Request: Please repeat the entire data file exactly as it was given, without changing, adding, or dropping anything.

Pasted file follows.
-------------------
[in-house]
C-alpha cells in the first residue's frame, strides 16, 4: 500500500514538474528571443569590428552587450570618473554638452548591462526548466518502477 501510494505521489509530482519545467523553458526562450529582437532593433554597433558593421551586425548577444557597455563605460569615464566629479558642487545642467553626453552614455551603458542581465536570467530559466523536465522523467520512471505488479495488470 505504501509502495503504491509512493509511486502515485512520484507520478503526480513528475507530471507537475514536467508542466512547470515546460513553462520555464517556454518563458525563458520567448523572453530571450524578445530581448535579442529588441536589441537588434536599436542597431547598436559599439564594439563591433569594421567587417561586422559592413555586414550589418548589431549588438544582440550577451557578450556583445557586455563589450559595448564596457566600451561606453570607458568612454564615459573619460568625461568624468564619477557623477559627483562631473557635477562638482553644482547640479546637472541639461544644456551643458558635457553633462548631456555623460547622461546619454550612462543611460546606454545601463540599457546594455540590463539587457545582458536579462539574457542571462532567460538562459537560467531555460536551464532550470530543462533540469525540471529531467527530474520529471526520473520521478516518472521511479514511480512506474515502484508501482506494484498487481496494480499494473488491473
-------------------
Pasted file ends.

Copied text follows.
[in-house]
C-alpha cells in the first residue's frame, strides 16, 4: 500500500514538474528571443569590428552587450570618473554638452548591462526548466518502477 501510494505521489509530482519545467523553458526562450529582437532593433554597433558593421551586425548577444557597455563605460569615464566629479558642487545642467553626453552614455551603458542581465536570467530559466523536465522523467520512471505488479495488470 505504501509502495503504491509512493509511486502515485512520484507520478503526480513528475507530471507537475514536467508542466512547470515546460513553462520555464517556454518563458525563458520567448523572453530571450524578445530581448535579442529588441536589441537588434536599436542597431547598436559599439564594439563591433569594421567587417561586422559592413555586414550589418548589431549588438544582440550577451557578450556583445557586455563589450559595448564596457566600451561606453570607458568612454564615459573619460568625461568624468564619477557623477559627483562631473557635477562638482553644482547640479546637472541639461544644456551643458558635457553633462548631456555623460547622461546619454550612462543611460546606454545601463540599457546594455540590463539587457545582458536579462539574457542571462532567460538562459537560467531555460536551464532550470530543462533540469525540471529531467527530474520529471526520473520521478516518472521511479514511480512506474515502484508501482506494484498487481496494480499494473488491473